The National Highway Traffic Safety Administration (NHTSA) has determined that school buses are 70x more likely than cars to get children to school safely. Despite this fact, thousands of children get hurt in school bus accidents every year. If your child has been injured in a school bus accident, you may be able to bring litigation against one or more parties, including:
- The school district or private entity that owns the bus
- The bus driver
- The manufacturer of the parts on the bus
- The driver who hit the school bus, thus leading to the accident (if the other driver was determined to be at fault)
Unfortunately, gaining compensation from a school bus accident is often quite difficult. Here is what you should do if you find yourself in this situation:
Suing the School District
The logical choice is to sue the school or the school district for a bus accident that resulted in the injury of your child. After all, the school or school district was the one to hire the bus driver or bus company to begin with. Any missed training, errors, or mistakes on behalf of the bus driver should fall back on the school. However, when it comes to suing the Texas school system, there is some red tape you need to get through.
Sovereign Immunity and What It Means for Your Lawsuit
The doctrine of “sovereign immunity” comes from an old English Law that granted immunity to the king, protecting him from having a claim brought against him. While the United States doesn’t abide by kings, the principle of sovereign immunity has been adopted by some states, Texas being one of them. This allows these state governments to function effectively and execute imperative administrative actions without the scrutiny or backlash of the people. For example, under this doctrine, individuals cannot file a lawsuit against the state just because they don’t like a certain driving law, tax law, or any other laws.
This doctrine also applies to school districts and individual schools, protecting teachers and staff from lawsuits due to the disagreement of an unhappy parent. While this makes pursuing a legal case against the school difficult, it is not impossible. Texas state law makes an exception for auto accidents where a government employee (which includes school bus drivers) committed negligence while performing their duties that resulted in the injury of another. If the school bus driver was negligent and it can be proven that one or more of the following is true, then you may be able to pursue a case against the school or school district:
- The school or school district failed to perform a background check on the bus driver
- The school bus driver did not have the right certification or training to be driving the bus
- The school or district forced the driver to transport too many children
- The school or district failed to give an annual inspection of the bus
- The school or district failed to provide a safe route for the bus driver to take when transporting the children
It is important to note that you will need the aid of a skilled car accident attorney to ensure that your case is being handled correctly. The team of car accident attorneys at Branch & Dhillon, P.C. can effectively help you hold the school responsible for the negligence or willful disregard for your child’s safety accountable.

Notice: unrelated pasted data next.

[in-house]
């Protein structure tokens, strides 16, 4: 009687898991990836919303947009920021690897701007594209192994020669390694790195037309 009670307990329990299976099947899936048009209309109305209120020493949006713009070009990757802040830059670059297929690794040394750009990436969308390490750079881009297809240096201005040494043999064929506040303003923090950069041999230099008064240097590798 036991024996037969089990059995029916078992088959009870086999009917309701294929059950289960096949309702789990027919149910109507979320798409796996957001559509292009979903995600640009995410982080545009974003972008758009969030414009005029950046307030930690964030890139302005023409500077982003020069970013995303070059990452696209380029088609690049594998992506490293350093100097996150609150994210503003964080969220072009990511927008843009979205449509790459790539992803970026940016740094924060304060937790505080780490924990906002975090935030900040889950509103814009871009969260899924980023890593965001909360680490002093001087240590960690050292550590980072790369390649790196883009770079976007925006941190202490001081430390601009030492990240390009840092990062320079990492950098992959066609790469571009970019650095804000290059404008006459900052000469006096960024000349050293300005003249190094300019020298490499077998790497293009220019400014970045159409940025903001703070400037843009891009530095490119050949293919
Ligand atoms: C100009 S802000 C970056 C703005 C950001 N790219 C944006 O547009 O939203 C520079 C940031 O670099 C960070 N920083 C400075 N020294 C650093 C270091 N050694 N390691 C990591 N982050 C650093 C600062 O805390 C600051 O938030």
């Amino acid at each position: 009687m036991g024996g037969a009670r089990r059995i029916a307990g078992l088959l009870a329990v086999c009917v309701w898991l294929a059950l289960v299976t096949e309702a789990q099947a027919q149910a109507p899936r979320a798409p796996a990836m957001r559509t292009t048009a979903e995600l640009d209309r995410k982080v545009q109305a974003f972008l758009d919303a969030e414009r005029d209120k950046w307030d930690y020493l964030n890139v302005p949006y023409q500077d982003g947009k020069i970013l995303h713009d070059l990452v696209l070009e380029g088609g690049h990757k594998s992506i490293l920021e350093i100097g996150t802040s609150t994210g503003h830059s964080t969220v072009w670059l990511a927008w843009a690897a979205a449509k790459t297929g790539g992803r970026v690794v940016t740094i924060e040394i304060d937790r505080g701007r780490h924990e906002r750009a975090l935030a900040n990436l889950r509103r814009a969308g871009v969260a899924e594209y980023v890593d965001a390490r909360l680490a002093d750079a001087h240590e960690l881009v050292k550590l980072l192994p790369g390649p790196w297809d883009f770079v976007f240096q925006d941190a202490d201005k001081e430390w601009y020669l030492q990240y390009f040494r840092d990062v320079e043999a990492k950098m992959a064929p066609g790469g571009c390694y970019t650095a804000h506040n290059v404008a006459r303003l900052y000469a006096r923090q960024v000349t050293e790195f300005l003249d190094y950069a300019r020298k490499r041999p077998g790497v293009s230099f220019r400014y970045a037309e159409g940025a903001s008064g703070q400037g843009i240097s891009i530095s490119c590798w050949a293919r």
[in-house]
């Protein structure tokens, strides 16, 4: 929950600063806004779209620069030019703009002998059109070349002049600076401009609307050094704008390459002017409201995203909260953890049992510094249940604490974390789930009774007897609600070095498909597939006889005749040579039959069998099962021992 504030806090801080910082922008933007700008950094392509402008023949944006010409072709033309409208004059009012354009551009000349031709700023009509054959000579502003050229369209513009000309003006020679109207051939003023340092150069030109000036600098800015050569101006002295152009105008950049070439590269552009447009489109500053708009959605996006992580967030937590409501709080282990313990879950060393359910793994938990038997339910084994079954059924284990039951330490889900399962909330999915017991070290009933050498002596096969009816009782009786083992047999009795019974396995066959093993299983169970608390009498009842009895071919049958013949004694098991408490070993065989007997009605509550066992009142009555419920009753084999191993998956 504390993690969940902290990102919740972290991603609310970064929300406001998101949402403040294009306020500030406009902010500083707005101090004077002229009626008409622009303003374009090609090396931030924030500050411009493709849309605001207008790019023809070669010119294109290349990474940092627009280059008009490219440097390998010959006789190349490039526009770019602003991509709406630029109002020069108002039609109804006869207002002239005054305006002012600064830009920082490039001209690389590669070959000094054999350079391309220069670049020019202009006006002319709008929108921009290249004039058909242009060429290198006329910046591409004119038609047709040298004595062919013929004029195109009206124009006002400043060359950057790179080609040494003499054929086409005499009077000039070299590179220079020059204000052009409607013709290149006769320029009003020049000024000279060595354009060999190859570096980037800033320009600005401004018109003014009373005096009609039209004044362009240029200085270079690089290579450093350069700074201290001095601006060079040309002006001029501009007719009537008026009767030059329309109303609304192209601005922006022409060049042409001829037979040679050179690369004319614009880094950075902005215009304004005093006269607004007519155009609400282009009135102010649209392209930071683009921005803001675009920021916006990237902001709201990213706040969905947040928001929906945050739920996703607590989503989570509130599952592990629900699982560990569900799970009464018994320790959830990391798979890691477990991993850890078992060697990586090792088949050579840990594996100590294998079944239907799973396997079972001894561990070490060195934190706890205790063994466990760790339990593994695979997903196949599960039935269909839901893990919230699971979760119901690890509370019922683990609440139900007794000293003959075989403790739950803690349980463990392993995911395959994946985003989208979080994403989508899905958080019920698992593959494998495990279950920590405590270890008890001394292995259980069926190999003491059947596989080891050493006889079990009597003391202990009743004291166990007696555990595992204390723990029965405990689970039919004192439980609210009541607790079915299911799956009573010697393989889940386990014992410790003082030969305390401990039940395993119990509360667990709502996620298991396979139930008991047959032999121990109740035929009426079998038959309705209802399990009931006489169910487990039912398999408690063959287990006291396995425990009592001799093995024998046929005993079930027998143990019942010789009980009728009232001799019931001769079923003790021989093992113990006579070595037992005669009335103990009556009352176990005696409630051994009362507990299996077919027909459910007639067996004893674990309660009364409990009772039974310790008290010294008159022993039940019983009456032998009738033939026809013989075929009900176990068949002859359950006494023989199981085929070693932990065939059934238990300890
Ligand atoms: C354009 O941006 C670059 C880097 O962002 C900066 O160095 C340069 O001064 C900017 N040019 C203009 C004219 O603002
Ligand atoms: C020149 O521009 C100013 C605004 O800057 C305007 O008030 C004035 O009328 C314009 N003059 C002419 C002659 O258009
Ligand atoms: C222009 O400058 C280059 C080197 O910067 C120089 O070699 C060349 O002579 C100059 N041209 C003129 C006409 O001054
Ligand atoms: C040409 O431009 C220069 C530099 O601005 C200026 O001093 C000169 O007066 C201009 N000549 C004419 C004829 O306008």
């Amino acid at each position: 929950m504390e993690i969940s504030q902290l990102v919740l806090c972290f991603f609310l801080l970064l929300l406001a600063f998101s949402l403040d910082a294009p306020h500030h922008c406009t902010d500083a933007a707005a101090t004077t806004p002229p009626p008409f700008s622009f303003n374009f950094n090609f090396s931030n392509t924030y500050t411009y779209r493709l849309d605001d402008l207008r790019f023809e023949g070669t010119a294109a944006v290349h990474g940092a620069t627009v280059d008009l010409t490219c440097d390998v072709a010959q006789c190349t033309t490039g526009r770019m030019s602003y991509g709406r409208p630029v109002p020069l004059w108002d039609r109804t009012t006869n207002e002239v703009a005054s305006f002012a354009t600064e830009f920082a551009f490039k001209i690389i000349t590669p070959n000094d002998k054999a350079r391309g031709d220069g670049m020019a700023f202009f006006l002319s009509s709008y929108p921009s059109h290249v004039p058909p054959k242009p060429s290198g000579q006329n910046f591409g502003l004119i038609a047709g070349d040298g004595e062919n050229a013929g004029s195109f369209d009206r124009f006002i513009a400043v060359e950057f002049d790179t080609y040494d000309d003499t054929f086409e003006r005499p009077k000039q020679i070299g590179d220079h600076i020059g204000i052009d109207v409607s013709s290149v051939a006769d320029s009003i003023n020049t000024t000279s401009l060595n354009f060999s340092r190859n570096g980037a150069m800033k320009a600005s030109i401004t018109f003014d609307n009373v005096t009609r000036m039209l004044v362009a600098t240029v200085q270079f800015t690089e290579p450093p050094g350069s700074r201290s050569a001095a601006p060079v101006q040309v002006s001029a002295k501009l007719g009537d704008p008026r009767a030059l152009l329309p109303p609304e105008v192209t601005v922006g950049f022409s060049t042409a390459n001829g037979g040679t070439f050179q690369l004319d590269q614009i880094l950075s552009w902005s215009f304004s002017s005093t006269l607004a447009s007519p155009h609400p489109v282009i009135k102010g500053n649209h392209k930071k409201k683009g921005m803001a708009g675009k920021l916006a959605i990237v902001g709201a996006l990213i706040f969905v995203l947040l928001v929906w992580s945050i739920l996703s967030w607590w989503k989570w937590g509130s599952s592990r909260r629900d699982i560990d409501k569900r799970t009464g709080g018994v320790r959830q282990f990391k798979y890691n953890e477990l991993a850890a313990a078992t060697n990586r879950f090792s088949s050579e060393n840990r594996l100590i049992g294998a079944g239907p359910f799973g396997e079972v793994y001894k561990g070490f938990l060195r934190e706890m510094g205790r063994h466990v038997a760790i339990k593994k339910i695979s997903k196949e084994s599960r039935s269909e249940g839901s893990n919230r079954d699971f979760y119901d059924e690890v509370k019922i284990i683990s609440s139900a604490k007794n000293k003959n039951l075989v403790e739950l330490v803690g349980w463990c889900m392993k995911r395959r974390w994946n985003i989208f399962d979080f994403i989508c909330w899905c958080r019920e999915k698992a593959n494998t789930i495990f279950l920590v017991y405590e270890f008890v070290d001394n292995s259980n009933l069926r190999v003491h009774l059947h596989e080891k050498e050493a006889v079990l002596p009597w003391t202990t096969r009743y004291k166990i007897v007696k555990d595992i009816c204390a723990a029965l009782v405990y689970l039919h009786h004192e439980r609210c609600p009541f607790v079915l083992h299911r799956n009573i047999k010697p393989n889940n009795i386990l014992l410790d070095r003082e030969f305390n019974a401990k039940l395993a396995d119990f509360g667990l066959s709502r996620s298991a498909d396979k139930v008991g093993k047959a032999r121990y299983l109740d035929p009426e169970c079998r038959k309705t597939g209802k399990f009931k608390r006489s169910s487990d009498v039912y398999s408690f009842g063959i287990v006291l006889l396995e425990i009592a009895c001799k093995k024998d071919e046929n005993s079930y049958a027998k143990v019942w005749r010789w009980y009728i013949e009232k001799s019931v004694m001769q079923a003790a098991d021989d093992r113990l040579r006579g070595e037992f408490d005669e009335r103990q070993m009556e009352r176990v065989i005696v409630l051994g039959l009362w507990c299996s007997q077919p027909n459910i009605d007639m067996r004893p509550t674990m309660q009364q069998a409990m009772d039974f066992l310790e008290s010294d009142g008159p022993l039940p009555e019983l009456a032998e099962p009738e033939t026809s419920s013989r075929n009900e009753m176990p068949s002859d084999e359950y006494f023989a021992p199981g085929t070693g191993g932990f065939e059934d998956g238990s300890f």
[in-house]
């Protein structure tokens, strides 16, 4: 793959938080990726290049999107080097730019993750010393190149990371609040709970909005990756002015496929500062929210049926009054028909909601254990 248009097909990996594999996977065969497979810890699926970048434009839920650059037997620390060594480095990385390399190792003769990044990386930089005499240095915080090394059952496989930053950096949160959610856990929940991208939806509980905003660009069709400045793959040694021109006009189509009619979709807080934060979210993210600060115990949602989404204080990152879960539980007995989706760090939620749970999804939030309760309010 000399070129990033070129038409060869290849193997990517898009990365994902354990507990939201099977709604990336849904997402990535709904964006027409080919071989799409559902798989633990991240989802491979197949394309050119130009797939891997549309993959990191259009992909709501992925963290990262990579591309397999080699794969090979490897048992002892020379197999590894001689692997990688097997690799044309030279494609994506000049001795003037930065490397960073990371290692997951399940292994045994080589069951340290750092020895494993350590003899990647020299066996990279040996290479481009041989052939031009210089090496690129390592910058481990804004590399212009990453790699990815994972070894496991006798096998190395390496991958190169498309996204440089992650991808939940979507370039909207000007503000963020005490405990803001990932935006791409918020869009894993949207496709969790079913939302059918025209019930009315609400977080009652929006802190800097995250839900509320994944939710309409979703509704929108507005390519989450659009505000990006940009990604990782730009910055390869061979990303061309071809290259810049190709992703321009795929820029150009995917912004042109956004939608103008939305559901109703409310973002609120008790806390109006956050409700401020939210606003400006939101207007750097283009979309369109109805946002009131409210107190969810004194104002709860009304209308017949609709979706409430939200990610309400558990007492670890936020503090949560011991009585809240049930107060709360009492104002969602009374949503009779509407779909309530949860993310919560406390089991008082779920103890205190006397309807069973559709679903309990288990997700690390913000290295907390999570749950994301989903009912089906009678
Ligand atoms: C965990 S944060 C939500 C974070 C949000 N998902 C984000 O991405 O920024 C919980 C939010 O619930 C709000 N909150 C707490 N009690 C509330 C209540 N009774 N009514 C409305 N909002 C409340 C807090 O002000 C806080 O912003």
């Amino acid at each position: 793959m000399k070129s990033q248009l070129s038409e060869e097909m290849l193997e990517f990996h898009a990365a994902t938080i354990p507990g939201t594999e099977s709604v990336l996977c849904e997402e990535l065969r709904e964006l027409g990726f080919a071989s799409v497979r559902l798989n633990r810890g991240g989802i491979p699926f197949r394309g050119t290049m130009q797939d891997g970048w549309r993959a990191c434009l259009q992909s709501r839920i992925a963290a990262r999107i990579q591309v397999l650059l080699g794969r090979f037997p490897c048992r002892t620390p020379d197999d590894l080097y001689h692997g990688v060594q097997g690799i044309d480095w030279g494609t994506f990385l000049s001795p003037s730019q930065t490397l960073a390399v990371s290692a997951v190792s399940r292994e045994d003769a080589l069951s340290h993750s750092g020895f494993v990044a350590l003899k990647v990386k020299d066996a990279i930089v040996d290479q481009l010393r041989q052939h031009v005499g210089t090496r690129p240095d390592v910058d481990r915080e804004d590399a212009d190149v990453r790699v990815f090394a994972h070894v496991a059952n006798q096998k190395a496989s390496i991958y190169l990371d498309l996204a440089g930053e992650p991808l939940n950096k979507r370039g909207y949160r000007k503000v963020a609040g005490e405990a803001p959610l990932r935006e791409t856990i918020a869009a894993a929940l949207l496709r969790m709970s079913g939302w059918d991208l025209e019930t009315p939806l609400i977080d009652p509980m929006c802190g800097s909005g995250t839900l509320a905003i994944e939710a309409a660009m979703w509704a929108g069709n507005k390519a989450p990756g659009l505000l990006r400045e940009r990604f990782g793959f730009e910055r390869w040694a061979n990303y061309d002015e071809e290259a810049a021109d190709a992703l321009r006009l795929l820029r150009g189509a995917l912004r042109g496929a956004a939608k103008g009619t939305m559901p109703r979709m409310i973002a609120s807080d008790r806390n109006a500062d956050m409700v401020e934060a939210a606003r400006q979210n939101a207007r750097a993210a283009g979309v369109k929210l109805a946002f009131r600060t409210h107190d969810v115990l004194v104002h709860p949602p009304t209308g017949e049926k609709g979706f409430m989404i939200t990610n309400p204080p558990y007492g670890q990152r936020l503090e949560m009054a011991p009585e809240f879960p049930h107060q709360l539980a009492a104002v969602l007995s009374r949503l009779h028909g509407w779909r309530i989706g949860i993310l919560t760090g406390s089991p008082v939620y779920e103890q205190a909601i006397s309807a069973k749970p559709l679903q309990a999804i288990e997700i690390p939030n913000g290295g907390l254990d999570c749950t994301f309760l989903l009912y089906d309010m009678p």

Privately Owned Buses
If the school bus is privately owned – such as by a contracted agency or a private school – it may be easier to prosecute the responsible entity for one of the above acts of negligent or willful disregard for safety.
Bringing Litigation Against the School Bus Driver
It is often easier to sue a government employee than it is to sue a government agency. A school bus driver is also responsible for the safety of your children when they are boarding or seated on the school bus. You may be able to receive compensation for your child’s injuries if the bus driver was found guilty of any of the following:
- Was drunk or under the influence of drugs at the time of the accident
- Lost their certification due to a prior DUI
- Did not have the proper licensing for driving a bus
- Began driving before your child was properly seated on the bus
These are only a few examples of cases in which the bus driver may be found liable for the accident.
Suing the School Bus Manufacturer
Sometimes, the driver and district are not at fault or are only partially at fault for the accident. If the bus had faulty parts that caused the accident, the manufacturer of those parts may be found responsible for the accident. Of course, if these problems should have been found during annual inspections, the school district may also be found to be partially at fault.
When Another Driver Causes the Crash
In some cases, the accident may be caused by another driver. Car accidents are all too common in Texas, and sometimes a negligent or aggressive driver will end up hitting a school bus. In these cases, the driver that caused the crash will usually be the one held liable for the school bus accident.
If your child was hurt or killed in a school bus accident, contact the law offices of Branch & Dhillon, P.C. immediately. You often have a limited amount of time to bring litigation against a government agency or employee, so it is important that you act fast. Call us today to schedule your free consultation.